While candidate Obama spoke out fiercely against genocide in Darfur, President Obama extended a hand to the architects of the killing in Khartoum. The Administration’s policy review on Sudan, completed late last year, promised a new strategy of engagement with Sudan, spearheaded by Sudanese envoy, General Scott Gration.
For the moment, that policy, Gration claims, is on the verge of yielding positive results. “We have had agreements in the past; most have failed. I think this is different.” Gration’s optimism is powered by the signing by President Omar al-Bashir of a ceasefire deal in Doha with the Justice and Equality Movement (JEM), the largest rebel group in Darfur.
The Doha pact lays out a timetable for negotiations, promises to protect and defend Darfur’s residents from violence and intimidation, and commits Khartoum to establishing fair representation in democratic institutions. Chad, Sudan’s western neighbor, has also joined in the peace process, lowering tensions between rival neighbors.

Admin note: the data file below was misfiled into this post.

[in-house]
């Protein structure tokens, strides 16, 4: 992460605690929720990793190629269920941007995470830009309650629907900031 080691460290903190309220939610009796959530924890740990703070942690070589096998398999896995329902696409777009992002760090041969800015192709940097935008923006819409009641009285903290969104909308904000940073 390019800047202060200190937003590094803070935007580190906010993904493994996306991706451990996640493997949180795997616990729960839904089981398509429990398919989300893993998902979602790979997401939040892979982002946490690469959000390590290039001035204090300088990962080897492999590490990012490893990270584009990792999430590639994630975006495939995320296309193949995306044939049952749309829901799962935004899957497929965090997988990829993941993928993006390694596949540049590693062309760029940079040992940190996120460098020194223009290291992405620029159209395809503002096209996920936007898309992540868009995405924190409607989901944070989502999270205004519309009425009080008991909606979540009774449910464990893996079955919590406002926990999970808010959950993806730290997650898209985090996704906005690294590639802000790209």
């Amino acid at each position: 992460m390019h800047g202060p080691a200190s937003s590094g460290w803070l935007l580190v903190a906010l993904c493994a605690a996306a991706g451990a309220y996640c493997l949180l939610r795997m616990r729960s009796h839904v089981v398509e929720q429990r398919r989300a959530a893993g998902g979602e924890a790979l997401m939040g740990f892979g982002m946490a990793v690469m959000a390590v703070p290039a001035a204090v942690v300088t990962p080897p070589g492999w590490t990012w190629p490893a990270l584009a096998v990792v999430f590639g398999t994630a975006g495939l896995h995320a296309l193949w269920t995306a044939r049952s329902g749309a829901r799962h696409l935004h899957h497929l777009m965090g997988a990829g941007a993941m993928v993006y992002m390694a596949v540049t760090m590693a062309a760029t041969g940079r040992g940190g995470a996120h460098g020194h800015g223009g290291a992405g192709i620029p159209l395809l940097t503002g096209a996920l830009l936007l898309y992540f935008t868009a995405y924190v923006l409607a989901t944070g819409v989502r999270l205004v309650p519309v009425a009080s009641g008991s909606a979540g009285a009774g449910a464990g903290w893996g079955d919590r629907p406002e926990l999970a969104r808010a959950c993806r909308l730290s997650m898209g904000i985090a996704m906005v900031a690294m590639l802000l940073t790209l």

While the ceasefire may be a positive sign, Sudan has a long way to go until it reaches stability. Other Darfur rebel groups have denounced the North’s deal with JEM. Additional points of controversy include a proposed referendum in 2011 to determine Darfur’s potential independence, resolution of war crime charges laid against al-Bashir by the International Criminal Court, and the upcoming April presidential elections to be held in most of Sudan, including the non-Arab south.
The Obama Administration is likely to claim a rare foreign policy victory in Darfur. But the U.S. should not get ahead of itself. With an estimated 300,000 people dead and 2.7 million displaced, any movement towards a permanent resolution is welcome. But the negotiations are only one step towards reducing violence in Darfur and must not be used as an excuse to prematurely lift sanctions. Sudan’s process of recovery has a long way to go and it must be held accountable.